With California’s Public Pensions, Nothing Exceeds Like Excess

As they downsize and disappear, newspapers have avoided hard news on California’s pension crisis. One exception is the Sacramento Bee, whose Wes Venteicher recently turned up some facts of great interest to California taxpayers. 

In the Golden State, more than 1,200 public pensions exceed federal limits. At the top of the list is Lee McDougal, who managed a “small Southern California city,” Montclair, for 38 years. That bags McDougal, 68, an annual pension of $337,000, more than one-third higher than the federal maximum for public pensions. As Venteicher helpfully explains, “the excess portion comes out of his former employer’s annual budget instead of the state’s public retirement system.” That involves “taxes on the above-limits portions of the pensions cost” and that consumes “taxpayer money that could go toward street maintenance, parks, police or firefighters.”

McDougal rakes in “the largest supplementary payment” of those with sweetheart deals exceeding federal limits, but his $337,000 is not the state’s biggest public pension. Solano County administrator Michael Johnson ranks number one with a cool $402,000 per year, more than the base pay of the president of the United States. Venteicher does not chart the amount of taxpayer money Johnson is receiving that could go toward street maintenance, parks, police or firefighters. He does note that 431 people on the list of 1,205 retirees used to work for the state, with 333 of them retiring from the Department of Corrections and Rehabilitation. So the problem is not just with local governments.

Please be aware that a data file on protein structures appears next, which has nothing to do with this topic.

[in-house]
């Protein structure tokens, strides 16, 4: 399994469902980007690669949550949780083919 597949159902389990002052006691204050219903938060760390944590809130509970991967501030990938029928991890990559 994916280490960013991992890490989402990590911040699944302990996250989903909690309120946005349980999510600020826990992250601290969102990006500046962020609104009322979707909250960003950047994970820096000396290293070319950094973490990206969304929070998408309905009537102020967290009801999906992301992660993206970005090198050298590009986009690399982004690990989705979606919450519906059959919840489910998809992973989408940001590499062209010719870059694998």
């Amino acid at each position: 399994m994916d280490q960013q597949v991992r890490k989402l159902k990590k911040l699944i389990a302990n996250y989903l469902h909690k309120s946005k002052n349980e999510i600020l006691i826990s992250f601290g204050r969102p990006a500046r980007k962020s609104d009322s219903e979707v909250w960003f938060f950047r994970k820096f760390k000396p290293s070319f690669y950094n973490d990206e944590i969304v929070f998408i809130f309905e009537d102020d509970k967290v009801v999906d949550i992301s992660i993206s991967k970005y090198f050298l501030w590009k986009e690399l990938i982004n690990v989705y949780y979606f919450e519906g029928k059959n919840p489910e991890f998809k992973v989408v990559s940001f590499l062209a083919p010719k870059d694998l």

The affluent McDougal told the Bee, “What they’re paying me is peanuts compared to the increase in rates” that local governments must pay, with Montclair paying between 10 percent and 22 percent of its payroll for its current workers’ retirement benefits. And the $337,000 man claimed he didn’t know about the federal public pension limits until he was about to retire. Taxpayers could be forgiven for believing that he knew all along. 

Taxpayers should know that the amount governments pay out of payroll to ruling-class retirees like Lee McDougal is going to increase. As Wes Venteicher helpfully notes, this is money that could be going to police, parks, street maintenance and other services. As excess payments continue, those public services are going to decline. For further reading, see California Dreaming: Lessons on How to Resolve America’s Public Pension Crisis, by Lawrence McQuillan. 

K. Lloyd Billingsley is a Policy Fellow at the Independent Institute and a columnist at American Greatness.
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